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By Robert L. Doorkees
This discussion of hunting sportsmanship was originally published in the 1898 edition of Field and Stream.

The Three Wise Men of Nimrodia had journeyed to a certain inn situated in the clean hills, an inn known to but few, an inn that seemed to typify the very spirit of the country of the Red Gods. The Cares of the City fell away from them like a mantle removed by the hand of God. To them the great, full moon was still a miracle. They breathed deep of the keen, brisk air of fall, but its clean chill drove them shortly to seek the comfort of the old corner by the hearth, where a hickory fire welcomed them merrily. With softly glowing pipes they settled themselves in their chairs. It was the Hunter's Hour of relaxation. Tomorrow they would hunt.

In the peace and quiet of the hills a great contentment fell upon them. In the mind of each of them formed the philosophy of the chase, to each as his nature was.

“No man," said the Economist, as if speaking his thoughts aloud, "is a true lover of Nature and the chase unless every fiber of his being protests against the wanton destruction of game. They are God's creatures and He loves them. They are our prey and we hunt them. That is only natural, because we are but human. Yet we should have progressed so far that our souls and our common sense cry out against needless slaughter and waste. It is but a sign of our civilization that we should conserve our game so that we have good shooting always. A man who does not protest vigorously against every outrage on our wildlife, who does not protest at unjust laws, who does not fight against merciless destruction of cover and cynical disregard of closed seasons, who does not put his entire strength into the fight for conservation, is not a sportsman. That is what he must be judged by."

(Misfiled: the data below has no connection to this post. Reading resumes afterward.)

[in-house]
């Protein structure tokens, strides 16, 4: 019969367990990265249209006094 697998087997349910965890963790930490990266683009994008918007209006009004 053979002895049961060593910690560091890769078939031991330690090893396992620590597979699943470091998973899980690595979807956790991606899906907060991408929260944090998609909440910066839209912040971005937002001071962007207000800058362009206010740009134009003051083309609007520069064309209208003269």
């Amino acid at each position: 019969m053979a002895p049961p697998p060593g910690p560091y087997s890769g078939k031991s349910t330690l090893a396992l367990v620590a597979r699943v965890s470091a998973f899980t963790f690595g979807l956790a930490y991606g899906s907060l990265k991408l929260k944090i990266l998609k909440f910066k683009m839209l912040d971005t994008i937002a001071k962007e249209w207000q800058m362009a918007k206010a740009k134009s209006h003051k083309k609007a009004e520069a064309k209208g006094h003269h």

The Philosopher's pipe had gone out as he listened. Now he sat back in his chair, lit it slowly, and pondered his reply to the vehement outbreak of his friend.

“I can’t agree with you entirely," he replied. "I think conservation of our game should be entirely automatic. The great thing in hunting or fishing is enjoyment, isn't it? It is," he continued, without waiting for a reply, "it is — and to make true sportsmen we should educate them to true enjoyment. I do not know if I am a good sportsman or not. I cannot be the judge. I try to be. I have gone out to the woods or the brookside and I have found that mere hunting or fishing is not everything. I look at the hills and the trees and the clear water. I am at peace with the world. It is the contentment of Nature, freedom from all cares, the solitude that calms a mind, which has been grappling for a year with the anxious cares of life. I do not think I am needlessly wasteful. In fact," he spoke whimsically, "my wife accuses me of never having furnished her with a game dinner. I think, if we could educate our people to a true enjoyment of Nature, that we would never need to worry about our game-covers and the wildlife that is in them."
Pit your skill and experience and strength alone against your quarry. In a word, take no unfair advantage.